6)  What do you enjoy most during Spring Training?

Spring Training to me is all about bonding with teammates that will ultimately be your friends for life. Getting together as a team. It's just a lot bigger than the one you play with during the season. It's a fresh start for everybody. The 300-yard shuttle. Kidding.

7)  What kind of an impact did your Arizona Fall League experience have on you?  Do you think it helped you as a player and do you think it increased your standing in the eyes of the organization?

I felt like they read the names off wrong when they called out who was going to Arizona. I was shocked. I didn't realize that I had that much purpose in this organization. It was an honor. I got to play with and learn from the best players in all of minor league baseball. It felt like a month long all-star game. I'm happy I did well there, maybe it opened some eyes and maybe not. Whichever it is, it won't make me work any less, just harder.

8)  I'm really sorry about Dernell Stenson, but I wanted to give you an open platform to reflect and discuss your former roommate. Your mother mentioned to me that you were Dernell's roommate, and that you wore his number last season.  Could you talk a little about the impact he had on you?

He was the definition of a great ballplayer. The kind of guy that would hit 4 HR's in a game and then turn around later and answer the question, "how'd you do tonight?" He would say, "I did alright."  Very humble. I learned the value of how important family is, in life and in baseball. He was just a great person to be around, always smiling. I wrote a letter/poem for his family telling them how wonderful their son was. Things they already knew. I ended by saying that I would dedicate the rest of my career to play for him. This past year especially. 2004 I played for Dernell Stenson. I even wore his number 26. It was to be retired when I asked Frank Burke, Lookouts owner,  if it could have one more year in the sun. His son Kobe James was throwing out the first pitch at the all-star game in Chattanooga along with Dernell's older brother. That was just more motivation to succeed. I caught the first pitch at the all-star game last year with a smile on my face and tears in my eyes. He made me a better ballplayer, but most importantly, a better person.

9)  You happen to be in the organization that once had Johnny Bench wear this "C."  Are there any major leaguers from the past that inspire you?  How about the present?  Someone you'd compare yourself to?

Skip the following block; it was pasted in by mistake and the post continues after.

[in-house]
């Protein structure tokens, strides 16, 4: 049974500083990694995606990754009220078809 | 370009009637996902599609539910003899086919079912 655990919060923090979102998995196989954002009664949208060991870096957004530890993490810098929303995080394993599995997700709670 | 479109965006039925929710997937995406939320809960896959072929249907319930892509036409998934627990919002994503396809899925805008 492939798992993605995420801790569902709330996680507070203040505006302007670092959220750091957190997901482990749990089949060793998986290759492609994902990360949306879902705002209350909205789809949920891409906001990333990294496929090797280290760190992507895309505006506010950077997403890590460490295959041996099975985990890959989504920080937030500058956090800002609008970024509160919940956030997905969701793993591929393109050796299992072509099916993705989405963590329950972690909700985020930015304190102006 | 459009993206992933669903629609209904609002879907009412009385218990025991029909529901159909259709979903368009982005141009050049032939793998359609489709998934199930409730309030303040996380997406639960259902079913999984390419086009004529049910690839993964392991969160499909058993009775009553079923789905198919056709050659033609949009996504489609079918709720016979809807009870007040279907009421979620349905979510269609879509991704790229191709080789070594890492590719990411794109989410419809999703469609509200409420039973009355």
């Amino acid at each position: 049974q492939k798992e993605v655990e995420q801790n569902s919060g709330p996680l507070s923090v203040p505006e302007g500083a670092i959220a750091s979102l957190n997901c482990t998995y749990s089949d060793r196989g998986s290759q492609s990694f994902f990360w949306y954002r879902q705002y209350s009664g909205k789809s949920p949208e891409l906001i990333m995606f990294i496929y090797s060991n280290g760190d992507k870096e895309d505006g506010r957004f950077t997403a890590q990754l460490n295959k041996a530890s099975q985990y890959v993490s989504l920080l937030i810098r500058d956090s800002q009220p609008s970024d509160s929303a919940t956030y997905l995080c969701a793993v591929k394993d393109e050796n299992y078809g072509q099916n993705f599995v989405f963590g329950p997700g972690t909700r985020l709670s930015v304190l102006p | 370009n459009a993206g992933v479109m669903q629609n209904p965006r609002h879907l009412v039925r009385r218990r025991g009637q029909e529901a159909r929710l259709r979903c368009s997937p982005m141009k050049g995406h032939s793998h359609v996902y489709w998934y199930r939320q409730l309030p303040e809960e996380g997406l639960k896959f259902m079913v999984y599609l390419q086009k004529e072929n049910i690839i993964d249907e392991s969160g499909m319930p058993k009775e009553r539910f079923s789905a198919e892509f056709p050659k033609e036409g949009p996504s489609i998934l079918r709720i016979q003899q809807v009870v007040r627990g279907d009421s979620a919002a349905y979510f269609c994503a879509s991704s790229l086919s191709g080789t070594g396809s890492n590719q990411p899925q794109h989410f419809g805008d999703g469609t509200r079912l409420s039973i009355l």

Wade Boggs was my favorite player growing up, but people that overcome adversity are the ones that inspire me. The ones with the never quit attitude. Former Red Corky Miller inspired me a little bit. He was in the same boat I was. Never been drafted free agent signee. No politics, or million dollar signing bonuses to move us up the ranks. Just old fashioned hard work and determination. Hopefully I will be where he is someday soon.

10)  What is your biggest motivation for making it to the big leagues?  Besides more money, big cars, and nicer hotels. = )

I'd like to wake up in the morning after having the 'I'm in the Big Leagues dream' and actually be there. Instead I go to sleep and a couple of nights later have the same one all over again. I would like to take every worry and woe my mother has and flush them down the toilet. I would like her to be able to live comfortably for the rest of her life without any worries or bills. It would also be nice to help out friends and family that aren't as fortunate as me moneywise. Be able to send my brother to college wherever he wants to go. And how cool would it be to walk through the mall and see someone wearing a shirt or jersey with your picture or name on it. Wow. Maybe a bobblehead? The heart pounding feeling knowing 50,000 people are watching you right now and another million are watching you on the tube. I want to be on my death bed someday and be able to say my dreams came true.

There you have it.  Thank you Brian.